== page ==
The media can be a double-edged sword. It can be a valuable source of information and medium for change. During the Civil Rights Movement, changes occurred when the nation saw the violence committed against African-Americans who had the audacity to claim their rights as human beings. When the media illuminates, that is when it is at its best. On the other hand, the media can be a vehicle for sensationalism and a magnifying glass for the faults of society but merely for the purpose of spectacle.
Recently, the media has taken a natural occurrence like death and turned it into a sideshow. Prince’s death has been surrounded by speculation and scrutiny. People who performed with him once are coming forward and making commentary on who they thought he was. Maybe it does come from a good place, and they want to express what impact he had on them. I don’t see the point, really. If you’re not friends, why say anything? Are people that insipid that they just want to hear what one celebrity has to say about another who’s crossed over? They just might be.
In life, he didn’t want to be the center of discussion, unless it was his music. Now, speculation continues to linger on as to the manner of his death. The media has been throwing conjecture after conjecture which is inappropriate. The toxicology report won’t be available for another few weeks. Everything they are saying is inappropriate until officials involved in the case make a statement. Personally, I don’t care how he died. He’s gone. Let him rest in peace. It doesn’t affect the public unless it was some sort of pandemic he caught somewhere, and the public needs to be safe. Other than that, the media outlets need to stop the innuendo of a “source” claiming this and that. It’s ridiculous.
In the past few days, people have come forward claiming Prince was their father. If it’s the truth, then these people are entitled to whatever fortune he had. What does any of this have to do with the public? Tabloid journalists site “a matter of public interest” when news involves a celebrity. How does a possible “love child” affect the public in any way? It doesn’t. It’s nobody’s business.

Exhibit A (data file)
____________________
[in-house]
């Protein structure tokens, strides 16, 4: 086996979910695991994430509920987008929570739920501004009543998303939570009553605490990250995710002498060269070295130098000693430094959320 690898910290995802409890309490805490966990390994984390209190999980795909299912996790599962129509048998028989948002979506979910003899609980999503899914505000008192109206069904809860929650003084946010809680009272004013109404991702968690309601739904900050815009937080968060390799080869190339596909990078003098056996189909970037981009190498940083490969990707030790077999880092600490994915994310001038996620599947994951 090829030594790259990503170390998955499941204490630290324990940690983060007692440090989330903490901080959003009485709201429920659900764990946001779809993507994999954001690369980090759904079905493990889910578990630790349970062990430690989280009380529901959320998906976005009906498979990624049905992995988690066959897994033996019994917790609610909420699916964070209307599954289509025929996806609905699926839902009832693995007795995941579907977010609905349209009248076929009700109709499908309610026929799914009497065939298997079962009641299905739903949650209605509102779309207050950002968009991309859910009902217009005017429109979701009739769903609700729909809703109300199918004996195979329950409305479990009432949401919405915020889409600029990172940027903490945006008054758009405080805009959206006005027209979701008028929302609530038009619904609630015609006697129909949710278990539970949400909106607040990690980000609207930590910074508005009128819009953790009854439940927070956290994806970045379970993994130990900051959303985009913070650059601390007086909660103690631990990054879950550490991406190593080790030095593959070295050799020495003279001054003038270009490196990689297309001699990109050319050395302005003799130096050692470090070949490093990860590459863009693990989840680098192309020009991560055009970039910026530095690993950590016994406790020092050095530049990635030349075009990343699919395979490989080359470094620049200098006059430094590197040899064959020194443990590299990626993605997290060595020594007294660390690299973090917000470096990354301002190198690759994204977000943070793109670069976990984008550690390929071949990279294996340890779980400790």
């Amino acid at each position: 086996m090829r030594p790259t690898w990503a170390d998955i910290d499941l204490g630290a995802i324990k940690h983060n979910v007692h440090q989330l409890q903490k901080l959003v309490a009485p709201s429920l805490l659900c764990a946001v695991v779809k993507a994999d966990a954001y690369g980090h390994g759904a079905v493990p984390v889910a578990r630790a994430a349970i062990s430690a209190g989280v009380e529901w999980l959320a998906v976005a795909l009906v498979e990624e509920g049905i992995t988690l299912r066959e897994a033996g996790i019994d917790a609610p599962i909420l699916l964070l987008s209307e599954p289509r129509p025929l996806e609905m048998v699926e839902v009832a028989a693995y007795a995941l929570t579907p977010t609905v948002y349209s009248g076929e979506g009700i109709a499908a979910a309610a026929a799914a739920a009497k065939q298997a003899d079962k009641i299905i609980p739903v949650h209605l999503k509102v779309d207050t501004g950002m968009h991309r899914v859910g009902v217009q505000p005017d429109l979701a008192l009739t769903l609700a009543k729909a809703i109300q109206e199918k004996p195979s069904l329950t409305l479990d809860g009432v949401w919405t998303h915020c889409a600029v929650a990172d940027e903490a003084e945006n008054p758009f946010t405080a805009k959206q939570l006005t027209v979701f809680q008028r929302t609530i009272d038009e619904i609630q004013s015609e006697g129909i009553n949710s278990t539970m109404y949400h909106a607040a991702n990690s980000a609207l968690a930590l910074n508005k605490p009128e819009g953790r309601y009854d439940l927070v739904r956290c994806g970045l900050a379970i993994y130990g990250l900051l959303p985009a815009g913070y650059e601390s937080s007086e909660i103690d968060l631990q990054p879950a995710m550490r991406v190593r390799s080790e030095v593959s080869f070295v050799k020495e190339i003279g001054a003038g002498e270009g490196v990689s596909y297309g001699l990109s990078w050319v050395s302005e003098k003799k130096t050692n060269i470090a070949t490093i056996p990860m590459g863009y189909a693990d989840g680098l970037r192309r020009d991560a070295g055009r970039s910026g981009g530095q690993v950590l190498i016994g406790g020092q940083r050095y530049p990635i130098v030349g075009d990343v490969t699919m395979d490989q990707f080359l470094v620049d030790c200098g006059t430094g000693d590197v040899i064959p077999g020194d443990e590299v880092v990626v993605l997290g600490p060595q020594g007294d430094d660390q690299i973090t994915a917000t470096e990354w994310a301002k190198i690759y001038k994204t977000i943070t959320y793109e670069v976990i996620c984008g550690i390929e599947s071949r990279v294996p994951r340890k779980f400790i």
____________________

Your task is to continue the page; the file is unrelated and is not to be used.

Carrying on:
I didn’t know Prince, but I know how private he was. One of his true friends said, “He would hate this.” I imagine he would hate all the speculation, the endless Youtube videos that keep coming up with his likeness, and the random people he worked with once or twice commenting on who they thought he was.
Yet again, an irresponsible media is sensationalizing a natural process. In Prince’s case, he did what he was meant to do, and he has moved on. If you want to honor him, remember his music, what he wanted to be remembered for. Appreciate a free being who spoke the truth. A free being who encouraged others, this blogger included to be who they are, just by his example. Janelle Monae, a close collaborator with Prince performed an entire set in his honor recently and reminisced on stage about who he was and what he meant to her. That’s how you honor someone. You honor what they would want to be remembered for.
However, many of the media outlets don’t care about honoring Prince. They just want readers to have a bizarre story to read and boost their readership. This is someone’s life and legacy we are dealing with. That legacy should not be tarnished and molded by how he left this world or what he left behind in it. He once said, “Despite everything, no one can dictate who you are to other people.” Now that he’s gone and can’t defend himself anymore, the media should not create a version of who they think he was. Let his music and his impact represent his true self.
Until next time… look behind and beyond the veil…